Alternatively, you can replace the used letter by None after keeping the letter in a temporary variable then do the recursive call. Upon the return from the recursive call put back the value of the cell from the temp variable.

• Sounds like a good approach IMO. Since the board looks relatively small, it might be easier to just make a copy of it at each level of recursion before changing it, and pass that on to the next level, which would alleviate the need to restore it before returning from each one. – martineau Jul 15 at 18:39
• @martineau Ton nom sonne Français. Your approach is somewhat more elegant. The problem is that a copy needs to be made, then modified, defeating the purpose IMHO. – Tarik Jul 15 at 18:42
• Juste une coïncidence. What purpose would doing so defeat? – martineau Jul 15 at 18:50
• @martineau In principle your proposed approach is simpler and cleaner, but unfortunately the copying and modification does not save much coding That said, on a larger board, copies of the board could be sent to subprocesses for parallel processing. – Tarik Jul 15 at 18:53
• It might be slightly less error-prone as well as require less code especially if an intermediate function has multiple return paths. Actually the fact that making copies would also facilitate concurrency did occur to me, but I didn't mention it because it seemed too off-topic. – martineau Jul 15 at 19:07

Steps:

1. Find the 1st character match against the board
2. Once a match is found, do a DFS with backtracking till you completely match the word or exhaust the search due to mismatch.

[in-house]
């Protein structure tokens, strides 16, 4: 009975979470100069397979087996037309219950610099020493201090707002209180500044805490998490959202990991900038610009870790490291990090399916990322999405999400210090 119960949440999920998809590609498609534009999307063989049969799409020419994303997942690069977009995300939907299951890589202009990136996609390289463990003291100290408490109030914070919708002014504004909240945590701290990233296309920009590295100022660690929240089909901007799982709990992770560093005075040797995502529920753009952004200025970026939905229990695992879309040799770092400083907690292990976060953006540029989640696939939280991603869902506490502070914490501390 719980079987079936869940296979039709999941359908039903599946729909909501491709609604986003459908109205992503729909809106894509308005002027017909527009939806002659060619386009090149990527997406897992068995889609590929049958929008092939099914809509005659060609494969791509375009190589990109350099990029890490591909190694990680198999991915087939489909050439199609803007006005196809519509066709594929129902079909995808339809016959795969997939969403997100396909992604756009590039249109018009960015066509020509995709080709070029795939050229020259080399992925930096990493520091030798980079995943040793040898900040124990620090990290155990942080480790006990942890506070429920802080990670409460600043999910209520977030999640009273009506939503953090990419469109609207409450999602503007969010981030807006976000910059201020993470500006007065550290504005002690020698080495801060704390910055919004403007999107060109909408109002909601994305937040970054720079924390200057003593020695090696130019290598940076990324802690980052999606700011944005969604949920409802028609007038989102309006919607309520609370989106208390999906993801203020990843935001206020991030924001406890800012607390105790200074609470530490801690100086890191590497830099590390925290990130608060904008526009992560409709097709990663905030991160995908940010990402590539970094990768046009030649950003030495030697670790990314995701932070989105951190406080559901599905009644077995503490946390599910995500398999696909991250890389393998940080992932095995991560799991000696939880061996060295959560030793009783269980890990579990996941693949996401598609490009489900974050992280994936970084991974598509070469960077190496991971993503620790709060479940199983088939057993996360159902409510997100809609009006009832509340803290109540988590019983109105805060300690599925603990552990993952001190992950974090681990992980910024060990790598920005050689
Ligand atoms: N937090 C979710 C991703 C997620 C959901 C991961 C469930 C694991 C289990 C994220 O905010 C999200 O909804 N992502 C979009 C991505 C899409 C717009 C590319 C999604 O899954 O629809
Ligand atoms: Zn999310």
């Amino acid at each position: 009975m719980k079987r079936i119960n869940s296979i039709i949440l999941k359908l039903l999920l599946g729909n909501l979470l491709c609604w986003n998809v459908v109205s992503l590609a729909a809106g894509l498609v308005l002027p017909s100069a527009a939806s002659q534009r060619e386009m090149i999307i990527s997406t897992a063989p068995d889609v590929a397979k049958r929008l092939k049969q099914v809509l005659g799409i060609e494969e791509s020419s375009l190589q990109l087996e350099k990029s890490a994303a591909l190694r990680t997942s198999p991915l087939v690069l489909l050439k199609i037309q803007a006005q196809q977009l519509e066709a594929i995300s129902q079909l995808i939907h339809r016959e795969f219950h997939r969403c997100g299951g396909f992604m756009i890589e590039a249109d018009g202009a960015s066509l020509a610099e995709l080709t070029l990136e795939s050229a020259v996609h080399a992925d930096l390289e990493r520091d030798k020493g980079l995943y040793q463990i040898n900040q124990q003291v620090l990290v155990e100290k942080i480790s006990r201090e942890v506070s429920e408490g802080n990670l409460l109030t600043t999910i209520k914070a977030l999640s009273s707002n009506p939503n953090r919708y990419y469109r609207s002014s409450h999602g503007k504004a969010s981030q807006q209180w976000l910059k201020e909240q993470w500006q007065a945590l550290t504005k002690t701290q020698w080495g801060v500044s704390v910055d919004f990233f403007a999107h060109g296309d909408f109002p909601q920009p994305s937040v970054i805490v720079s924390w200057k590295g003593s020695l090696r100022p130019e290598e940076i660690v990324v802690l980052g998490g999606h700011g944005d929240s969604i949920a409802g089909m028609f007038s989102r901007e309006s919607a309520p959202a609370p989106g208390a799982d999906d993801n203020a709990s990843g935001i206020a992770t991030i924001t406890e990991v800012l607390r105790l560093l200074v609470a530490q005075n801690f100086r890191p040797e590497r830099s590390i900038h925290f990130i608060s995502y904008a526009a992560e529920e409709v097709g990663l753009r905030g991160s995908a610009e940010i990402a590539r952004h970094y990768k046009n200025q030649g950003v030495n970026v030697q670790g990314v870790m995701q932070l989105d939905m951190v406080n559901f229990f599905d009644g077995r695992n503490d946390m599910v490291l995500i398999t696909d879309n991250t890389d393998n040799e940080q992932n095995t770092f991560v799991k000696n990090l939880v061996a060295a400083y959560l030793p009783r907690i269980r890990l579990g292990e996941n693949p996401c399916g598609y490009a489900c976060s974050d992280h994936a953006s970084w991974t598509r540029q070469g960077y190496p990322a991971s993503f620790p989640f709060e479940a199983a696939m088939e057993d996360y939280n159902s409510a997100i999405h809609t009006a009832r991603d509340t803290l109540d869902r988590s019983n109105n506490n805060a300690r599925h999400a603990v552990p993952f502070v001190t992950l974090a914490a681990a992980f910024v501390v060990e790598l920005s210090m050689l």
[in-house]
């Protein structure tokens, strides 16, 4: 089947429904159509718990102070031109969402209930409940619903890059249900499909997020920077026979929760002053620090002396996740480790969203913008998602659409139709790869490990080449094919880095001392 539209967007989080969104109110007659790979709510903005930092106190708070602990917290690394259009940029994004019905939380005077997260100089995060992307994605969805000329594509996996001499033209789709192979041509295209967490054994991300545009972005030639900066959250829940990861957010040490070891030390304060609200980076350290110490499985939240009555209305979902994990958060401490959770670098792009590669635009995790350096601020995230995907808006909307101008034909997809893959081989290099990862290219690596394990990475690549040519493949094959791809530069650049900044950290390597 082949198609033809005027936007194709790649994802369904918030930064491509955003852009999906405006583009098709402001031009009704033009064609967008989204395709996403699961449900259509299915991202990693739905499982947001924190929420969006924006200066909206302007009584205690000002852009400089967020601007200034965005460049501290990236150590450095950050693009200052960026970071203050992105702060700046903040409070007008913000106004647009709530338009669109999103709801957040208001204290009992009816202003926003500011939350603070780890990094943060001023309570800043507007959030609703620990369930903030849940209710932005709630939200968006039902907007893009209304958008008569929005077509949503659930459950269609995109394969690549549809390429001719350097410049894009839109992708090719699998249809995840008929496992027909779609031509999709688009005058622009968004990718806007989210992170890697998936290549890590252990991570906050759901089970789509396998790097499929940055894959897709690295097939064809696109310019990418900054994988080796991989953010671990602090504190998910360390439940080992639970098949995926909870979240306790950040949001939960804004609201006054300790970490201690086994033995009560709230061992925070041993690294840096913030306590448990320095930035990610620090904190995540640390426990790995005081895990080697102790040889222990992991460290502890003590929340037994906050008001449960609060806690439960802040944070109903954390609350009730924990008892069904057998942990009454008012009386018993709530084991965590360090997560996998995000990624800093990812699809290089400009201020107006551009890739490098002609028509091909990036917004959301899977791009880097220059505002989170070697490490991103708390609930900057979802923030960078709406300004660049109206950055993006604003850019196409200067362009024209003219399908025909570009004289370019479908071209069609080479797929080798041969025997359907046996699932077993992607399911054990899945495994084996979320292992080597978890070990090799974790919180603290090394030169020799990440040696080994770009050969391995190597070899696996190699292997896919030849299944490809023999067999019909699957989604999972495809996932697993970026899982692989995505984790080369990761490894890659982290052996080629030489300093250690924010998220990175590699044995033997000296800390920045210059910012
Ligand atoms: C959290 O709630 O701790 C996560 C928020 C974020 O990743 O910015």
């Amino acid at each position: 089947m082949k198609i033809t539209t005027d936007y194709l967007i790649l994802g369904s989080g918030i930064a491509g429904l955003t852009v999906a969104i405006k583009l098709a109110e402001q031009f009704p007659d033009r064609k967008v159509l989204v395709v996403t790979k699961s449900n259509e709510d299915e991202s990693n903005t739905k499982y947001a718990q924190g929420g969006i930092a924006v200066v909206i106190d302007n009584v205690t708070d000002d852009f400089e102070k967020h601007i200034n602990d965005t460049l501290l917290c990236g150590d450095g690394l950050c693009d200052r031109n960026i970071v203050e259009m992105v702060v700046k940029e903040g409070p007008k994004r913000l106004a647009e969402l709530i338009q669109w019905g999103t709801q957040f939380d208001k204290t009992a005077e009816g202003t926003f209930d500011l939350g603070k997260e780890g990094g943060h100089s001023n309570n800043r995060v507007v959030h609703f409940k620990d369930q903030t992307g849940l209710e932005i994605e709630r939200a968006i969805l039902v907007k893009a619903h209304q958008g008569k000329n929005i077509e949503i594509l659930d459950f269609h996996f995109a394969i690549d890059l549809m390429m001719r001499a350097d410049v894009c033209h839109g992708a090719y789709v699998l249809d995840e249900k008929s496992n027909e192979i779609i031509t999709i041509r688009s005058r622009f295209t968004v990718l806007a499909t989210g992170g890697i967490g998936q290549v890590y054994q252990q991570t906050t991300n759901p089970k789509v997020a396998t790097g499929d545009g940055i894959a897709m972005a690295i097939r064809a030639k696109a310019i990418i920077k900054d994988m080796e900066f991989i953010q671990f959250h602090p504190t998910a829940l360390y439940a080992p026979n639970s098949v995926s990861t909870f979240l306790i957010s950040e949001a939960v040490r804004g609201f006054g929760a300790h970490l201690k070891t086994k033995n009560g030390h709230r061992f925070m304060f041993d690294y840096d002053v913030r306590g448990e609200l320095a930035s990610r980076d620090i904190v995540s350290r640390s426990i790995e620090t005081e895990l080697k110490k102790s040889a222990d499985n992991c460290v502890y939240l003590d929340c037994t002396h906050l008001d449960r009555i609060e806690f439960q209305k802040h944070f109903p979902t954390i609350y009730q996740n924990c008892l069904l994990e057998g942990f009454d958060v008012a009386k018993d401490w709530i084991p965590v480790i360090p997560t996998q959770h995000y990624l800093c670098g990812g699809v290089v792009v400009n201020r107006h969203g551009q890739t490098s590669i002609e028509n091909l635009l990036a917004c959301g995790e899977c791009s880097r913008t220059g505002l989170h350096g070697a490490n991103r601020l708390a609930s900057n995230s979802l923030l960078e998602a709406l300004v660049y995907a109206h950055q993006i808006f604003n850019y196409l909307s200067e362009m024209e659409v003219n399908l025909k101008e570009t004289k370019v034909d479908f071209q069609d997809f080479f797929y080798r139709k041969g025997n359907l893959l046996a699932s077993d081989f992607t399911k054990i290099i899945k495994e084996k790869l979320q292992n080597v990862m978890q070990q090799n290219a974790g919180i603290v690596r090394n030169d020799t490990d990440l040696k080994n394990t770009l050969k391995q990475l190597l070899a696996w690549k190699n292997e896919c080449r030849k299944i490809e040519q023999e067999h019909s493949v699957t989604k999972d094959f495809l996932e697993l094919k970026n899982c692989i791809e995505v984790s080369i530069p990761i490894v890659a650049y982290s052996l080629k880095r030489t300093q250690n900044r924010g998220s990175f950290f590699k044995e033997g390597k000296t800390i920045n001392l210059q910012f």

3. If complete match is not found in above step, continue scanning the board. (i.e. go to step 1) for the next character that matches on the board.
4. If a match is found in step 3, report success.

This solution works for `NxM` board as well.

``````def is_within_bounds(row, col, row_dim, col_dim):
return row >= 0 and row < row_dim and col >= 0 and col < col_dim

def get_neighbors(row, col, row_dim, col_dim):
for r_offset in (-1, 0, 1):
for c_offset in (-1, 0, 1):
if r_offset == 0 and c_offset == 0:
continue
r_new = row + r_offset
c_new = col + c_offset
if is_within_bounds(r_new, c_new, row_dim, col_dim):
yield (r_new, c_new)

def is_word_found(board, word, row, col, visited):
if word[0] != board[row][col]:
return False
if len(word) == 1:
return True
for neighbor in get_neighbors(row, col, len(board), len(board[0])):
if neighbor not in visited:
if is_word_found(board, word[1:], neighbor[0], neighbor[1], visited):
return True
visited.remove(neighbor)
return False

def find_word(board, word):
for row in range(len(board)):
for col in range(len(board[0])):
if word[0] != board[row][col]:
continue
if is_word_found(board, word, row, col, set()):
return True
return False
``````
• Code-only answers are discouraged on this site. Please add some kind of an explanation of what it does or how it works. – martineau Jul 15 at 18:52
• @martineau Done. – Balaji Ambresh Jul 15 at 20:01
• Much improved…but how exactly is the code addressing the OP's question with respect to modifying the set in a recursive function? (I think I know, but feel that needs to be addressed in your answer. I suspect it's just an implementation of @Tarik's answer. – martineau Jul 15 at 20:12
• I didn't read Tarik's answer before till you pointed out. That's all I have to say @martineau – Balaji Ambresh Jul 15 at 20:33